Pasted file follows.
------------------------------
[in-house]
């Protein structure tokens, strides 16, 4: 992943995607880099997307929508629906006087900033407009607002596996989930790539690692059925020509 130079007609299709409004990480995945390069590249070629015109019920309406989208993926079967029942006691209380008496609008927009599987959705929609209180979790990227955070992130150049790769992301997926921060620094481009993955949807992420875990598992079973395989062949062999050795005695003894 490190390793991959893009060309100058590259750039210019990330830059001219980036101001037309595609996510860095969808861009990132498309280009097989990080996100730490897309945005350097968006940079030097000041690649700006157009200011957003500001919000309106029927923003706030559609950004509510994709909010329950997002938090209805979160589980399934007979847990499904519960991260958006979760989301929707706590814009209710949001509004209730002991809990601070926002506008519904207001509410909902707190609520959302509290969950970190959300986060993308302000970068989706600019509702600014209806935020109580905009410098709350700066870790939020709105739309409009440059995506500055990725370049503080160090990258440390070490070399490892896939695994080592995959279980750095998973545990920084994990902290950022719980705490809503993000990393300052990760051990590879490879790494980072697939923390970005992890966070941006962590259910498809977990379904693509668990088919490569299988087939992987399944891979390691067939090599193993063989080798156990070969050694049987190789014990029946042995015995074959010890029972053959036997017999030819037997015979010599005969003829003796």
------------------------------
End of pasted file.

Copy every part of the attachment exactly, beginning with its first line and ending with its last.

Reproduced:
[in-house]
């Protein structure tokens, strides 16, 4: 992943995607880099997307929508629906006087900033407009607002596996989930790539690692059925020509 130079007609299709409004990480995945390069590249070629015109019920309406989208993926079967029942006691209380008496609008927009599987959705929609209180979790990227955070992130150049790769992301997926921060620094481009993955949807992420875990598992079973395989062949062999050795005695003894 490190390793991959893009060309100058590259750039210019990330830059001219980036101001037309595609996510860095969808861009990132498309280009097989990080996100730490897309945005350097968006940079030097000041690649700006157009200011957003500001919000309106029927923003706030559609950004509510994709909010329950997002938090209805979160589980399934007979847990499904519960991260958006979760989301929707706590814009209710949001509004209730002991809990601070926002506008519904207001509410909902707190609520959302509290969950970190959300986060993308302000970068989706600019509702600014209806935020109580905009410098709350700066870790939020709105739309409009440059995506500055990725370049503080160090990258440390070490070399490892896939695994080592995959279980750095998973545990920084994990902290950022719980705490809503993000990393300052990760051990590879490879790494980072697939923390970005992890966070941006962590259910498809977990379904693509668990088919490569299988087939992987399944891979390691067939090599193993063989080798156990070969050694049987190789014990029946042995015995074959010890029972053959036997017999030819037997015979010599005969003829003796």